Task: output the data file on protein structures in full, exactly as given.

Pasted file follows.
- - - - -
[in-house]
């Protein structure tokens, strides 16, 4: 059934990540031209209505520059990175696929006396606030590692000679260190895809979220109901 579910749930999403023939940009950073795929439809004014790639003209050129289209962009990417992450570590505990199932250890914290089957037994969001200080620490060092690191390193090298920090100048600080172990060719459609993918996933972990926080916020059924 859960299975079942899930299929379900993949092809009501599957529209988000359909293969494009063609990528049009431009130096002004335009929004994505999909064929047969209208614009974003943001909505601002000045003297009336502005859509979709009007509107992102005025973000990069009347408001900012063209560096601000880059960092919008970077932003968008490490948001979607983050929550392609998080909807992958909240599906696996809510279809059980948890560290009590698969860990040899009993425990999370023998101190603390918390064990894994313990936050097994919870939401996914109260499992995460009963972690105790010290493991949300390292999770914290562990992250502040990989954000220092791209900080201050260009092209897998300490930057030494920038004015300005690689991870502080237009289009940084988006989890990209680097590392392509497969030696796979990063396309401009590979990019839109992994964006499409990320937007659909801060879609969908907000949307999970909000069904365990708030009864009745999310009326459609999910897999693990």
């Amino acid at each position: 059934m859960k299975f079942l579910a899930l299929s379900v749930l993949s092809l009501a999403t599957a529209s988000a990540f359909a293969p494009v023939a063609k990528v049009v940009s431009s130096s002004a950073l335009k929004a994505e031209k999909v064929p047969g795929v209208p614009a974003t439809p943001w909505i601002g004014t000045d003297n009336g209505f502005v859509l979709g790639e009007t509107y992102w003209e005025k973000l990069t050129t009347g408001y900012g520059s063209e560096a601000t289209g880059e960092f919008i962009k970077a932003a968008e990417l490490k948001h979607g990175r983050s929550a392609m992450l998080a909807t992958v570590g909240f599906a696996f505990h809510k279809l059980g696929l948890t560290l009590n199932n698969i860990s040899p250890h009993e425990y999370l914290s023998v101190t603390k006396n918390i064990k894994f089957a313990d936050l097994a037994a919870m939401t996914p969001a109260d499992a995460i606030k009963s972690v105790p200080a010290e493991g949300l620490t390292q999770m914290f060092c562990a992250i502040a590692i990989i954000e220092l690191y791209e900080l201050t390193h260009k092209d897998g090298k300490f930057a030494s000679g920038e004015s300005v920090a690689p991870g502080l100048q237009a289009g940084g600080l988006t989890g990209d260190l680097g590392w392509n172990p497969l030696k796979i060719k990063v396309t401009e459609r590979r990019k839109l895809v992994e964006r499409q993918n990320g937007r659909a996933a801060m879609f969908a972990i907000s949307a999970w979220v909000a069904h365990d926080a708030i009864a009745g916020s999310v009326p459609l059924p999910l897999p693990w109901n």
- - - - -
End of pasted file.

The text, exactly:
[in-house]
């Protein structure tokens, strides 16, 4: 059934990540031209209505520059990175696929006396606030590692000679260190895809979220109901 579910749930999403023939940009950073795929439809004014790639003209050129289209962009990417992450570590505990199932250890914290089957037994969001200080620490060092690191390193090298920090100048600080172990060719459609993918996933972990926080916020059924 859960299975079942899930299929379900993949092809009501599957529209988000359909293969494009063609990528049009431009130096002004335009929004994505999909064929047969209208614009974003943001909505601002000045003297009336502005859509979709009007509107992102005025973000990069009347408001900012063209560096601000880059960092919008970077932003968008490490948001979607983050929550392609998080909807992958909240599906696996809510279809059980948890560290009590698969860990040899009993425990999370023998101190603390918390064990894994313990936050097994919870939401996914109260499992995460009963972690105790010290493991949300390292999770914290562990992250502040990989954000220092791209900080201050260009092209897998300490930057030494920038004015300005690689991870502080237009289009940084988006989890990209680097590392392509497969030696796979990063396309401009590979990019839109992994964006499409990320937007659909801060879609969908907000949307999970909000069904365990708030009864009745999310009326459609999910897999693990």
């Amino acid at each position: 059934m859960k299975f079942l579910a899930l299929s379900v749930l993949s092809l009501a999403t599957a529209s988000a990540f359909a293969p494009v023939a063609k990528v049009v940009s431009s130096s002004a950073l335009k929004a994505e031209k999909v064929p047969g795929v209208p614009a974003t439809p943001w909505i601002g004014t000045d003297n009336g209505f502005v859509l979709g790639e009007t509107y992102w003209e005025k973000l990069t050129t009347g408001y900012g520059s063209e560096a601000t289209g880059e960092f919008i962009k970077a932003a968008e990417l490490k948001h979607g990175r983050s929550a392609m992450l998080a909807t992958v570590g909240f599906a696996f505990h809510k279809l059980g696929l948890t560290l009590n199932n698969i860990s040899p250890h009993e425990y999370l914290s023998v101190t603390k006396n918390i064990k894994f089957a313990d936050l097994a037994a919870m939401t996914p969001a109260d499992a995460i606030k009963s972690v105790p200080a010290e493991g949300l620490t390292q999770m914290f060092c562990a992250i502040a590692i990989i954000e220092l690191y791209e900080l201050t390193h260009k092209d897998g090298k300490f930057a030494s000679g920038e004015s300005v920090a690689p991870g502080l100048q237009a289009g940084g600080l988006t989890g990209d260190l680097g590392w392509n172990p497969l030696k796979i060719k990063v396309t401009e459609r590979r990019k839109l895809v992994e964006r499409q993918n990320g937007r659909a996933a801060m879609f969908a972990i907000s949307a999970w979220v909000a069904h365990d926080a708030i009864a009745g916020s999310v009326p459609l059924p999910l897999p693990w109901n």